Let's Encrypt SSL DNS validation

Using Mythic Beasts DNS API to validate Let's Encrypt SSL certificates

This page gives a step-by-step guide for issuing Let's Encrypt SSL certificates with DNS validation (dns-01) using our DNS API.

If you have a hosting account with us, you don't need to follow this guide. Support for Let's Encrypt is fully automated for hosting accounts, and you can enable a certificate for your website using our control panel.

Let's Encrypt is a service providing free SSL certificates, using domain validation to ensure that certificates are issued only to the legitimate owner of a domain. Let's Encrypt provide a number of options for performing domain validation, including DNS-based validation that requires specific TXT records to be inserted into the DNS zone for a domain. This can be fully automated using our DNS API, as described on this page.

1. Enable DNS API for your domain

Log into the Mythic Beasts customer control panel, click on My Domains and then on the domain in question, and then the DNS API link in the Nameservers and DNS section.

This page will prompt you to set a password for the DNS API for your domain.

2. Download letsencrypt.sh

This guide uses the letsencrypt.sh script to issue certificates. You can either download it directly:

wget https://raw.githubusercontent.com/lukas2511/letsencrypt.sh/master/letsencrypt.sh

or clone it using git:

git clone https://github.com/lukas2511/letsencrypt.sh.git

3. Download the Mythic Beasts hook script

The hook script is a script that makes the necessary requests to our DNS API. We provide both a Perl version (letsencrypt-mythic-dns01.pl) and a Bash version (letsencrypt-mythic-dns01.sh). You can download either directly, or clone both using git:

git clone https://github.com/mythic-beasts/letsencrypt-mythic-dns01.git

4. Configure required certificates

Configure letsencrypt.sh by creating a domains.txt file, containing one line for each certificate required. This file should be created in the same directory as the letsencrypt.sh script. Each line should start with the name of the domain, followed by any aliases (alternate names) that you want included in the certificate under that domain. For example:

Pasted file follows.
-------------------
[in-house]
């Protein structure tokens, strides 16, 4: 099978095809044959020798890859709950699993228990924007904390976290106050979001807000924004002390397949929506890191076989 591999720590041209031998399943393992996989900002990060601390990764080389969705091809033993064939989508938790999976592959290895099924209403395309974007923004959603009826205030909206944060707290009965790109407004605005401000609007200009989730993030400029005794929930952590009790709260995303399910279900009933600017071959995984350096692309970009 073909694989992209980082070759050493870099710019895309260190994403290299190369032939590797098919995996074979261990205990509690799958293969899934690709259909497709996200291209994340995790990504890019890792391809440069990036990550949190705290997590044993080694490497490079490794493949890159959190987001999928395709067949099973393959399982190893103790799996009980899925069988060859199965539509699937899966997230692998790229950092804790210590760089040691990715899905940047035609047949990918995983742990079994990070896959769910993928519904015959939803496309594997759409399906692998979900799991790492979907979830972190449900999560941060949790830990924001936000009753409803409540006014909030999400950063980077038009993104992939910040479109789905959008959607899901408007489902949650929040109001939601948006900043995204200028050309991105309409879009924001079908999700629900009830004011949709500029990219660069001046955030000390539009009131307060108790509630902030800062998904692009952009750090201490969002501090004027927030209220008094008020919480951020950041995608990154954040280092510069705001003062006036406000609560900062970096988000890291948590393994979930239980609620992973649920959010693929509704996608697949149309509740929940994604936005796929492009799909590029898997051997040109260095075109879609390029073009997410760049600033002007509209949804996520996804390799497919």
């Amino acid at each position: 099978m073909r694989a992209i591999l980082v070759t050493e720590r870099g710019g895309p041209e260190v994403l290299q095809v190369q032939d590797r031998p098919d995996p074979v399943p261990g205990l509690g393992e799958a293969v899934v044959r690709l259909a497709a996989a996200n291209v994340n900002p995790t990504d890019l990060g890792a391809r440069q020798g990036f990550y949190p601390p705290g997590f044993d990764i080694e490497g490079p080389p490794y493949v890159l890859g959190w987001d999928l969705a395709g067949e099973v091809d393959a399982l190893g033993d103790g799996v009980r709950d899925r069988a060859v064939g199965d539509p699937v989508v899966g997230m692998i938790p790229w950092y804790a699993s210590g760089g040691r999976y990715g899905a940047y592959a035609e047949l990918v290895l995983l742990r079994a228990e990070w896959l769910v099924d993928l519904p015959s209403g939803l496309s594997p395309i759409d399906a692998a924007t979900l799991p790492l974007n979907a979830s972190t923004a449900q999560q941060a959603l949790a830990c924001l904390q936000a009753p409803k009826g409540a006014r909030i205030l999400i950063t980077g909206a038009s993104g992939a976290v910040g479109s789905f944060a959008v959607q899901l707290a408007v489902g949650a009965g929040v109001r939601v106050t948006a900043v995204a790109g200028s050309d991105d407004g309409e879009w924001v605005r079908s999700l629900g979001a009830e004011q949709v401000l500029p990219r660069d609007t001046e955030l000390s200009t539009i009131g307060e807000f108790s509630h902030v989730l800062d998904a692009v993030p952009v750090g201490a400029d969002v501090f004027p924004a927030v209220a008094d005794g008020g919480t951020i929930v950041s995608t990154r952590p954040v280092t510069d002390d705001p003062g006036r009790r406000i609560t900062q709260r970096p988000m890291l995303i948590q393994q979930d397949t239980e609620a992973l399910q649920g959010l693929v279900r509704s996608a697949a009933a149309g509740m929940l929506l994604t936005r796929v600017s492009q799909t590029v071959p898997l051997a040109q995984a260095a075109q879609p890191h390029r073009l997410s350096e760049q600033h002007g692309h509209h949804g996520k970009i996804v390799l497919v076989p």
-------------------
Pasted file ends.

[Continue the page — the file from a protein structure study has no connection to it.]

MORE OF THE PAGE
example.com www.example.com
example.net www.example.net subdomain.example.net

5. Create password file

Create a dnsapi.config.txt file containing the DNS API passwords for your domain(s). This file should have one domain per line, with the name of the domain and the password separated by a space:

example.com myS3cretPassword
example.net myOtherS3ret

It is recommended to limit access to this file:

chmod 0600 dnsapi.config.txt

By default, the hook script will look for the dnsapi.config.txt file in the current working directory.

6. (optional) Test using the Let's Encrypt staging service

The Let's Encrypt API limits the number of certificates that you can issue each week. For testing, you may wish to use the staging service. To do this, create a file called config in the same directory as letsencrypt.sh, as follows:

echo 'CA="https://acme-staging.api.letsencrypt.org/directory"' > config

Once you're finished testing, simply delete this file.

7. Generate certificates

Invoke letsencrypt.sh:

./letsencrypt.sh -c -t dns-01 -k ./letsencrypt-mythic-dns01/letsencrypt-mythic-dns01.sh

If successful, you should end up with the requested SSL certificates in the certs directory. The above command is intended to be run regularly as a cron job, and will refresh any certificates that are due to expire in the next 30 days.

As our DNS API only updates new records once a minute, the script waits for 60 seconds after making each change.

8. (optional) Set up a config file for letsencrypt.sh

You can create a config file for the letsencrypt.sh script and use this to set the challenge type and script (so you don't have to specify them on the command line, and also set an email address for the certificate. This will result in you being sent a reminder if the renewal at 30 days doesn't work for any reason. For example: